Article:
From Philosophers to Apostles

One of the traditions of pagan antiquity that was incorporated by Christians was the esteem in which philosophers were held. Over the course of the 3rd and 4th centuries, the apostles of Christ acquired a status similar to that accorded to pagan philosophers as venerable teachers and spiritual leaders. The portrayal of the apostles in art adopted the characteristics that best suited their function as Christianity’s first teachers. Philosophers were usually depicted bearded, sometimes balding, wearing undecorated togas and holding scrolls. These attributes signified to the viewer that the subject was a contemplative man.

It was not unusual to find the portraits of philosophers elevated to the exalted company of deities and emperors. In Aphrodisias in Caria, for example, honorary portraits of the emperors, gods and goddesses, heroes, and esteemed philosophers were erected in public spaces; as late as the 6th century, groups of philosophers could be found decorating civic monuments. Portraits of prominent figures were not merely set up for commemoration, but they were sometimes actually venerated. Pliny (1st century AD) writes that disciples of the philosopher Epicurus carried his portraits in procession at collective celebrations and privately kept his image in their households. The emperor Alexander Severus (d. 235) is said to have honored portraits of gods, deified emperors, philosophers, and even Christ. Nor were Christians immune to this tradition. Saint Augustine of Hippo tells us that his friend Marcellina, a Carpocratian Gnostic, burned incense and kneeled in front of the images of Christ and the apostle Paul, along with those of Homer and Pythagoras.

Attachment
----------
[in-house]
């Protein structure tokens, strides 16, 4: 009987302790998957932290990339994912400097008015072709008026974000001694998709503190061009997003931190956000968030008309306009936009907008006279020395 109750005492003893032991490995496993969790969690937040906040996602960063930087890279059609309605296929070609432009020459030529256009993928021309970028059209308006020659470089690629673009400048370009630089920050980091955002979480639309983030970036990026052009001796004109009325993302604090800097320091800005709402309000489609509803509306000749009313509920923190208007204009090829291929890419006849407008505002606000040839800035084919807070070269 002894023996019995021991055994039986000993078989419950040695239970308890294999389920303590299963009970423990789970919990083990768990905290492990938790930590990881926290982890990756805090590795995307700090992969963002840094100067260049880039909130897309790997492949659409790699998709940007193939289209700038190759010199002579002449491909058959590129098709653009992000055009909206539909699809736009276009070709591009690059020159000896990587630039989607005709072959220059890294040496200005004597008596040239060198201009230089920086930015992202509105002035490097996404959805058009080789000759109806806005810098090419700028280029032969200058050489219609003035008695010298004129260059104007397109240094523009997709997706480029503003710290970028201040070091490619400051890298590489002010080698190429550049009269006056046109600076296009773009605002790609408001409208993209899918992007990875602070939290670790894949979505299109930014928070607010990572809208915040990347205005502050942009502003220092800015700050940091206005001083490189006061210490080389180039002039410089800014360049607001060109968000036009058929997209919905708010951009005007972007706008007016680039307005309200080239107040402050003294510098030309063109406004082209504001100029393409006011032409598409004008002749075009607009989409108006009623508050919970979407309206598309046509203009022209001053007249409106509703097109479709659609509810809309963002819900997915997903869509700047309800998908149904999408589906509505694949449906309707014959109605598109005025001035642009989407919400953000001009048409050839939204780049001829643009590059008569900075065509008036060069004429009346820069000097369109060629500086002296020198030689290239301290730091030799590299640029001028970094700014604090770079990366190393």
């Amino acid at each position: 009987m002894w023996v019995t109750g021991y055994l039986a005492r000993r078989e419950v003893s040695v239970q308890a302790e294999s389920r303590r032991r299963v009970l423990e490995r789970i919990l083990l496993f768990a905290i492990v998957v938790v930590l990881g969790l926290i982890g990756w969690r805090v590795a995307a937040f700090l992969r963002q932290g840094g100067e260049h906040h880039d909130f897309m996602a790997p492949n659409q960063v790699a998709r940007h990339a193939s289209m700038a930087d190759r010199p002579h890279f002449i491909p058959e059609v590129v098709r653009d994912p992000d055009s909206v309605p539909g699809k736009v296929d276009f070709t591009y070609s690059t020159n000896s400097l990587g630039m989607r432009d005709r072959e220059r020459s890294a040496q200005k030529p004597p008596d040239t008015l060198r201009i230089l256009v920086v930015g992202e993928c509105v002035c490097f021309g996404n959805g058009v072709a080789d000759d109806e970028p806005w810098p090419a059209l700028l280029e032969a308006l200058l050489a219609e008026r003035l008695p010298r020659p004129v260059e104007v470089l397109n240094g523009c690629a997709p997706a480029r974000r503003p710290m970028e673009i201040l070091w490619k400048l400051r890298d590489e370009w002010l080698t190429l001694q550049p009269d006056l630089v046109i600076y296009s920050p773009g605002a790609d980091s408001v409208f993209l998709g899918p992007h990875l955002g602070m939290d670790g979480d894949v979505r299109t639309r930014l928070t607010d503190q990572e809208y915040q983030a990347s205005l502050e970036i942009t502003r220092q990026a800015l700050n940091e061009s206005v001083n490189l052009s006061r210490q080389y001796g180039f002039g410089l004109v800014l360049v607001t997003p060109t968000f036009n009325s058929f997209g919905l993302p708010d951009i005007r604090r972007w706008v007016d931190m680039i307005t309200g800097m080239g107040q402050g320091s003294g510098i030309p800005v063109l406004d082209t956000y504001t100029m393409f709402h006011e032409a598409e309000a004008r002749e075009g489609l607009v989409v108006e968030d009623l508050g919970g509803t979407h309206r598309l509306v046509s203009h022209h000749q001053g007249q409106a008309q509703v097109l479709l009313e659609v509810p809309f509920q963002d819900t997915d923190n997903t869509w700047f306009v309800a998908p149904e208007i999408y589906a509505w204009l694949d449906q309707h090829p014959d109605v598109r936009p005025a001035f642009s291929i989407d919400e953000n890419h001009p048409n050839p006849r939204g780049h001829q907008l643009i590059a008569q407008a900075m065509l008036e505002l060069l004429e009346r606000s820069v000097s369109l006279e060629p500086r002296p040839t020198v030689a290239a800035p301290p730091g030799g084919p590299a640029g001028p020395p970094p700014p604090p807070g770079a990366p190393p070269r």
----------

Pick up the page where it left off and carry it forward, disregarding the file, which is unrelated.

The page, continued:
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Bust from a Herm
Late 2nd−mid 3rd century. Parian marble
Delphi, Archaeological Museum, 5667
Photo © Hellenic Ministry of Culture and Tourism

(Photo: Christos Galazios)

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The exhibition is jointly organized by the Onassis Foundation (USA) and the Byzantine and Christian Museum, Athens. With the scholarly support of an advisory committee from the Program in Hellenic Studies at Princeton University.